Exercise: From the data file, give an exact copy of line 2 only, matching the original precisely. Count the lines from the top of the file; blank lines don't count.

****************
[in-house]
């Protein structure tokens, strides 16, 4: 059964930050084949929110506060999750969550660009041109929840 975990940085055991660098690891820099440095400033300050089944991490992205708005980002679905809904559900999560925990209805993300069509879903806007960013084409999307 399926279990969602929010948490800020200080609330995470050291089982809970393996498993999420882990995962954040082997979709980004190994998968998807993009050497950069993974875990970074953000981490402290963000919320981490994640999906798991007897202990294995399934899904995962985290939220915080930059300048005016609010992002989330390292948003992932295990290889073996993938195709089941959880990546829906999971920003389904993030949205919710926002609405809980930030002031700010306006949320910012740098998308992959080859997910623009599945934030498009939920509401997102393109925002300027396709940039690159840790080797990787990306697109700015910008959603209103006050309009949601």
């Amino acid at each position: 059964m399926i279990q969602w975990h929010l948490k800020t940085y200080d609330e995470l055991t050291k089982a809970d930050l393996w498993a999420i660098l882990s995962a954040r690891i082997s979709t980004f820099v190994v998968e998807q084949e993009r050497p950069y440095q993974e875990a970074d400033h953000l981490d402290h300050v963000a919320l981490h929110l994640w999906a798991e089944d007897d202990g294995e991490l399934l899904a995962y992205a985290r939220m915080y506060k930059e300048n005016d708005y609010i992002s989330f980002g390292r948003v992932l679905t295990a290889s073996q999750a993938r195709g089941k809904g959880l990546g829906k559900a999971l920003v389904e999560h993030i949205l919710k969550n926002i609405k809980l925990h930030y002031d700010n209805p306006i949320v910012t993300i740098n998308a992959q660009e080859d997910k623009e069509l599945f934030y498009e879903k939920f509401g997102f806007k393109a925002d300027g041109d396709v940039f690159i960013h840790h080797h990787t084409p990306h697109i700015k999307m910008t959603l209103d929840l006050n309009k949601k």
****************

């Protein structure tokens, strides 16, 4: 059964930050084949929110506060999750969550660009041109929840 975990940085055991660098690891820099440095400033300050089944991490992205708005980002679905809904559900999560925990209805993300069509879903806007960013084409999307 399926279990969602929010948490800020200080609330995470050291089982809970393996498993999420882990995962954040082997979709980004190994998968998807993009050497950069993974875990970074953000981490402290963000919320981490994640999906798991007897202990294995399934899904995962985290939220915080930059300048005016609010992002989330390292948003992932295990290889073996993938195709089941959880990546829906999971920003389904993030949205919710926002609405809980930030002031700010306006949320910012740098998308992959080859997910623009599945934030498009939920509401997102393109925002300027396709940039690159840790080797990787990306697109700015910008959603209103006050309009949601």